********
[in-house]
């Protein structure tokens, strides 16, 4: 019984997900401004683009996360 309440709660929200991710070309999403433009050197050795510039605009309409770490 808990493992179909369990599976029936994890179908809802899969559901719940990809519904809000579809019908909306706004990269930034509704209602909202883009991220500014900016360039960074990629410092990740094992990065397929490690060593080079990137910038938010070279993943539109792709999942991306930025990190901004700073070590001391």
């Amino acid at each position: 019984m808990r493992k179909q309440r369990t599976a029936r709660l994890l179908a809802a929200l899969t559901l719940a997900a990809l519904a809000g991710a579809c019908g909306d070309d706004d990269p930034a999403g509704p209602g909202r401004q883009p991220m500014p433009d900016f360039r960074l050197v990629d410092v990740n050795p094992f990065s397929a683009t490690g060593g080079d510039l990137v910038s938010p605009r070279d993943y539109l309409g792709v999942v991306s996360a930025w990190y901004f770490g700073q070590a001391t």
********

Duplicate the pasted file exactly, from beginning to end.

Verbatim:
[in-house]
């Protein structure tokens, strides 16, 4: 019984997900401004683009996360 309440709660929200991710070309999403433009050197050795510039605009309409770490 808990493992179909369990599976029936994890179908809802899969559901719940990809519904809000579809019908909306706004990269930034509704209602909202883009991220500014900016360039960074990629410092990740094992990065397929490690060593080079990137910038938010070279993943539109792709999942991306930025990190901004700073070590001391």
């Amino acid at each position: 019984m808990r493992k179909q309440r369990t599976a029936r709660l994890l179908a809802a929200l899969t559901l719940a997900a990809l519904a809000g991710a579809c019908g909306d070309d706004d990269p930034a999403g509704p209602g909202r401004q883009p991220m500014p433009d900016f360039r960074l050197v990629d410092v990740n050795p094992f990065s397929a683009t490690g060593g080079d510039l990137v910038s938010p605009r070279d993943y539109l309409g792709v999942v991306s996360a930025w990190y901004f770490g700073q070590a001391t």